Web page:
“Last time you sounded tense, anxious. Are you happy?”

“Mom, everything is alright.”

“I’m sorry, I know you have to work. How’s Ayan?”

“He’s great. Goes to kindergarten, talks without stop.”

“You know, I hear your voice, and my mood brightens up. It’s my medicine.”

I try to be understanding. Sometimes I get impatient. I snap. I call later to apologize. I know now what those short phone calls mean to her. They are her thread. Three years ago we left Israel and came to Canada. I took the yarn and went off into the woods. It doesn’t matter that I’m an adult with my own family now. That thread is the most important thing to her. I could be living on Mars, and she would be fine with it, as long as we speak regularly. She doesn’t need anything from me, just to know that I’m well, that I am happy. Sure, she is more anxious than most people (Jewish moms often are), but that basic need to know your children are OK is universal.

A recent New York Times article about a fire in Oakland quotes one father whose son died that night. “The only positive thing to come out of Nick’s death for me is that I’m no longer afraid of dying. When I’m dead, I will either be with Nick or no longer grieve for him.”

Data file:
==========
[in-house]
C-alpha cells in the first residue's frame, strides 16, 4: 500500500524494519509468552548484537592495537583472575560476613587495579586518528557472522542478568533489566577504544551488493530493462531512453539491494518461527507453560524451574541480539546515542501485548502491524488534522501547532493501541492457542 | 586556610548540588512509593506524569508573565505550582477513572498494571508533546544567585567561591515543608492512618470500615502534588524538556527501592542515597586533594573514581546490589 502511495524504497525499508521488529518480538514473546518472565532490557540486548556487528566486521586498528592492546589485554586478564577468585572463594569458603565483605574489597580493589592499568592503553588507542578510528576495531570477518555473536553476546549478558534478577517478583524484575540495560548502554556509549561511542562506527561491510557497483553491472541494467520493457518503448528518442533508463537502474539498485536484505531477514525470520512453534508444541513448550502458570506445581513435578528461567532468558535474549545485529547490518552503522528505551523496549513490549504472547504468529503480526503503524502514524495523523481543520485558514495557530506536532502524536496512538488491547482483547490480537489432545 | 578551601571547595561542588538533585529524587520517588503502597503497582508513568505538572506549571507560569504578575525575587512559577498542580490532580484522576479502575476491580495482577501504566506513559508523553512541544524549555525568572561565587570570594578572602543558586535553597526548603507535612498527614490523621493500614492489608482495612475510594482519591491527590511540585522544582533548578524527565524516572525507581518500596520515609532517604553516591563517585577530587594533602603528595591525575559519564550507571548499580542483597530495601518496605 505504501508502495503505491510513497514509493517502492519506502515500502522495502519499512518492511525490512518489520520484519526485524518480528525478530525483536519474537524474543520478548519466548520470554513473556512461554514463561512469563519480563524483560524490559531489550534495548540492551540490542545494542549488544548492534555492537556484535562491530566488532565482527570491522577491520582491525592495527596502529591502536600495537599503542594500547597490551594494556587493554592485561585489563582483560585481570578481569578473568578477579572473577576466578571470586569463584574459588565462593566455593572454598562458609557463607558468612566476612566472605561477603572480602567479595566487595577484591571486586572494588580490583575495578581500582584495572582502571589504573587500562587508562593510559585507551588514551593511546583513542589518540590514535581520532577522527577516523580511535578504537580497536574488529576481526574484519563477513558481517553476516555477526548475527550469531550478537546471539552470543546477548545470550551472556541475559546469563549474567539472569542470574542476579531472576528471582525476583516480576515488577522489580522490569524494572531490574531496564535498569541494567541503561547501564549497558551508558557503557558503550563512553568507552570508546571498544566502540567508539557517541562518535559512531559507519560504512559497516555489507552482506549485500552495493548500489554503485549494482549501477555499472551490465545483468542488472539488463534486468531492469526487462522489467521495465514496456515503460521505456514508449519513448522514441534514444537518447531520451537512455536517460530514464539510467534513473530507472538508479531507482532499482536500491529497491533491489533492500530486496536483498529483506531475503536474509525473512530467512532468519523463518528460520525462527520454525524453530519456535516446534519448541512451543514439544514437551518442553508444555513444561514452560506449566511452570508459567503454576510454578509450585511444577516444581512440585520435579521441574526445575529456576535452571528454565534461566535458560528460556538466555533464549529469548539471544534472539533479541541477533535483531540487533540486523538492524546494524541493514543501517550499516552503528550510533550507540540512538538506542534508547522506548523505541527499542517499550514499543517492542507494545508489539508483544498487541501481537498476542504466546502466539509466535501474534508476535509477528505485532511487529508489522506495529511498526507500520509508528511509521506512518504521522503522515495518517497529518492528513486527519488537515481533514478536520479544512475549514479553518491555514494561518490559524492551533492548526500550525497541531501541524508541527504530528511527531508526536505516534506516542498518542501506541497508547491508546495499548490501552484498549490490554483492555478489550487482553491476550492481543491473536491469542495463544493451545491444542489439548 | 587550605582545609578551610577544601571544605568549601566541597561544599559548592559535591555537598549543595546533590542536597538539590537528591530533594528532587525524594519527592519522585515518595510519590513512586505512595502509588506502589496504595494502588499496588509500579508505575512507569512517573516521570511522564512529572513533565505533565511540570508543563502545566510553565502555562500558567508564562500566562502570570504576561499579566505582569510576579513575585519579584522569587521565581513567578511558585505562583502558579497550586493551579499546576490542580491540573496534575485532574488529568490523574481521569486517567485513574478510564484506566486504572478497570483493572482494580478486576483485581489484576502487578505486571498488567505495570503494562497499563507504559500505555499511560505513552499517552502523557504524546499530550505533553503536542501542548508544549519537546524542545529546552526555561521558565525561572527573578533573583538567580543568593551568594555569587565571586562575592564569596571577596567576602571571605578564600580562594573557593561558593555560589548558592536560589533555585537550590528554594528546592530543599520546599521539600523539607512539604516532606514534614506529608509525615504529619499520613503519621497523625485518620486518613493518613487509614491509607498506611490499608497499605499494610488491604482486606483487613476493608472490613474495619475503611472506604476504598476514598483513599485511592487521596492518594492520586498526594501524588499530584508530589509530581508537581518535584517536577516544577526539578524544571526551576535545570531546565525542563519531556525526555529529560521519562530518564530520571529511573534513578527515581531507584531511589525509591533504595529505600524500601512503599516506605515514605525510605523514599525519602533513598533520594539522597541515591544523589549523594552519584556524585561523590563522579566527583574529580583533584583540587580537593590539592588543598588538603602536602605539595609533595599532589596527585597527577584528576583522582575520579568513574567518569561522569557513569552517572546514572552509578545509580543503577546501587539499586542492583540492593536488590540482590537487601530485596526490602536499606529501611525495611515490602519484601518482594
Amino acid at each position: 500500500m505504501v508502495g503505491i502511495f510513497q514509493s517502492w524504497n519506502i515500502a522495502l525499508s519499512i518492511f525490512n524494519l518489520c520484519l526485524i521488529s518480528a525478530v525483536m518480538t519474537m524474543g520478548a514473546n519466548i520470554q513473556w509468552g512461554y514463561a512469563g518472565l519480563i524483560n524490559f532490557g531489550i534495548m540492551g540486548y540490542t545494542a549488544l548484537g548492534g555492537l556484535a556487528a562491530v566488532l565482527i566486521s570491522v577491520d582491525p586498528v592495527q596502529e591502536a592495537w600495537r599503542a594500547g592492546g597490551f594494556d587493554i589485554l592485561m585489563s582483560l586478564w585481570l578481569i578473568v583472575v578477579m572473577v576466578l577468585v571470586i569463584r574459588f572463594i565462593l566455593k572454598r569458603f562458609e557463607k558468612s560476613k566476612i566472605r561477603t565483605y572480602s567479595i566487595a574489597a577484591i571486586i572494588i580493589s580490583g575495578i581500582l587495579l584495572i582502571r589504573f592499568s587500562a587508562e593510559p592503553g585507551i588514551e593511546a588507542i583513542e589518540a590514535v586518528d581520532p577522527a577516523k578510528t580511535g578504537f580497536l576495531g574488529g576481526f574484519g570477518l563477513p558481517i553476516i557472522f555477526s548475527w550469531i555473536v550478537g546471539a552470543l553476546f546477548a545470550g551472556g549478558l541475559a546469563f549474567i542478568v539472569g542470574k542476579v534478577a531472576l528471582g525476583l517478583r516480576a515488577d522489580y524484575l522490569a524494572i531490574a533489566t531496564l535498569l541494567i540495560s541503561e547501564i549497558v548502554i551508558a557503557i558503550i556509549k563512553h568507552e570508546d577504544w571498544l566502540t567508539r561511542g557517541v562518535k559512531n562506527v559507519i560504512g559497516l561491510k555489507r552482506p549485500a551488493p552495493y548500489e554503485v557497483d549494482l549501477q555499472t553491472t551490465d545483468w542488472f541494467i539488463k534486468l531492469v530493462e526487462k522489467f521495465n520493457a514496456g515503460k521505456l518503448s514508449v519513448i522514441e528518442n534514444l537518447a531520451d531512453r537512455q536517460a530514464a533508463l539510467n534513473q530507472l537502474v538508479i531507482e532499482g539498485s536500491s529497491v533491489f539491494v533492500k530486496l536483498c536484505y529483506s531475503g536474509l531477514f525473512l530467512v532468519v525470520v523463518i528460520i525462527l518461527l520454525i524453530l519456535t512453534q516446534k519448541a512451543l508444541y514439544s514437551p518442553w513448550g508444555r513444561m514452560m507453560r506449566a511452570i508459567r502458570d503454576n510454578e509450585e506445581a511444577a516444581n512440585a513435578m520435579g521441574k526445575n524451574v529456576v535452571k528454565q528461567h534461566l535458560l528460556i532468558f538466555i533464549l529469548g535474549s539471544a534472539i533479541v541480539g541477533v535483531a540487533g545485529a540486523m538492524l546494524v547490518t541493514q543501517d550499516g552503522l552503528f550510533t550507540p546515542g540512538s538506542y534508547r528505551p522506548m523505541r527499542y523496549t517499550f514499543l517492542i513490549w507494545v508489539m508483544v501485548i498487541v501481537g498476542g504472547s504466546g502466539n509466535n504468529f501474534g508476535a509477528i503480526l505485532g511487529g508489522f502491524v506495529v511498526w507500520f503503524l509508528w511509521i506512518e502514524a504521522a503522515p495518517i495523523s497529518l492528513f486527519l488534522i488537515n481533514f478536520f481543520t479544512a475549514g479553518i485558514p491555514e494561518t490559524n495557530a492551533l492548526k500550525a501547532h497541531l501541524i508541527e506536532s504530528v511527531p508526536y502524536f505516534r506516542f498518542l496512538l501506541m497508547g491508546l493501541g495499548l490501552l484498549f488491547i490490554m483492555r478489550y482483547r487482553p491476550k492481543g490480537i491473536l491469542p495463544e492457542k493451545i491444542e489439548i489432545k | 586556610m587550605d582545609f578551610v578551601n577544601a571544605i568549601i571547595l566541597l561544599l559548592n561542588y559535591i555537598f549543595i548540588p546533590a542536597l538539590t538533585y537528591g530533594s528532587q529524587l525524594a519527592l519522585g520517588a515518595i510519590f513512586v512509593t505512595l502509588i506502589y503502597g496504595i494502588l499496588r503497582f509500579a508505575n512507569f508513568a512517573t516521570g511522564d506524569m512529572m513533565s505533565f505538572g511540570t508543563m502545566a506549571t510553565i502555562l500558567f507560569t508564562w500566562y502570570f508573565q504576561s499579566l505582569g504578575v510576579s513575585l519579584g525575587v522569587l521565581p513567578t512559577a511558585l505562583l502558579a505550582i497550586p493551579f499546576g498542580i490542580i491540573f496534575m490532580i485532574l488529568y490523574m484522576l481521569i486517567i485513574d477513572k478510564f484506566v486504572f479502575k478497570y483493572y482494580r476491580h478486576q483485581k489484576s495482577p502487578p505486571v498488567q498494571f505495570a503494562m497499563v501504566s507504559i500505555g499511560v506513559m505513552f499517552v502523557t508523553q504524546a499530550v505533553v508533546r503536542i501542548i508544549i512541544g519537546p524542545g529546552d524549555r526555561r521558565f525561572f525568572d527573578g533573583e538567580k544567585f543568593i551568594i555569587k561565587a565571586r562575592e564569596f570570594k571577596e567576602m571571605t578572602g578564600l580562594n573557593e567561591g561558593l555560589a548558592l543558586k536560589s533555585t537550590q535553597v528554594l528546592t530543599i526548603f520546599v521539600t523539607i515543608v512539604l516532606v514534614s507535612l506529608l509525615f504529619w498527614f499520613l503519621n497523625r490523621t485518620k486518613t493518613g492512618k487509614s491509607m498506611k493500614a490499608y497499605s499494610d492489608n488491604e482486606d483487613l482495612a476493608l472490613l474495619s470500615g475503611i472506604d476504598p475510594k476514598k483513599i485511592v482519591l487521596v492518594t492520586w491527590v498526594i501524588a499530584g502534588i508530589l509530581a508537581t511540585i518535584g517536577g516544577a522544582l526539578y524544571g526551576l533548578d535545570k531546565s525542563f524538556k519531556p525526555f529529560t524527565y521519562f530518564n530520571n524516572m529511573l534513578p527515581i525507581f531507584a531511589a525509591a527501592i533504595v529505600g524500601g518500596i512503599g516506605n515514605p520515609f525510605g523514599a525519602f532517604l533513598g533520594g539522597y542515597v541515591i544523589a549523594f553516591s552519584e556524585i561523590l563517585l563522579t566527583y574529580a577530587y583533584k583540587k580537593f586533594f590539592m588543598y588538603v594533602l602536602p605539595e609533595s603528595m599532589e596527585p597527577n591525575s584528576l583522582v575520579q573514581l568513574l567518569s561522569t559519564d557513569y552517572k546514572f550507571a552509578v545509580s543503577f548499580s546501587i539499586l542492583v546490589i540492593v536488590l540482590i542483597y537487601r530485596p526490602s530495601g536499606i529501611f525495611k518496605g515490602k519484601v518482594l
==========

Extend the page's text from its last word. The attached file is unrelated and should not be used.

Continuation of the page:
I’ve been living my life without thinking much about what it means to my parents. That’s the way of the world. But now it’s my turn to find out the terms of the deal. And so I’ve become Koschei the Immortal. I have an egg. And inside that egg there is a needle. And as long as that needle is intact, I get to live.

About the Author
Mike was born in USSR, grew up in Haifa, and graduated from The Technion – Israel Institute of Technology. He served in the army and worked in startups. Since 2016 he has slowly been exploring the Americas with his wife and their son. A technologist, traveler and blogger, Mike writes about politics, the immigrant experience, and the cultural discoveries that await once you leave familiar turf.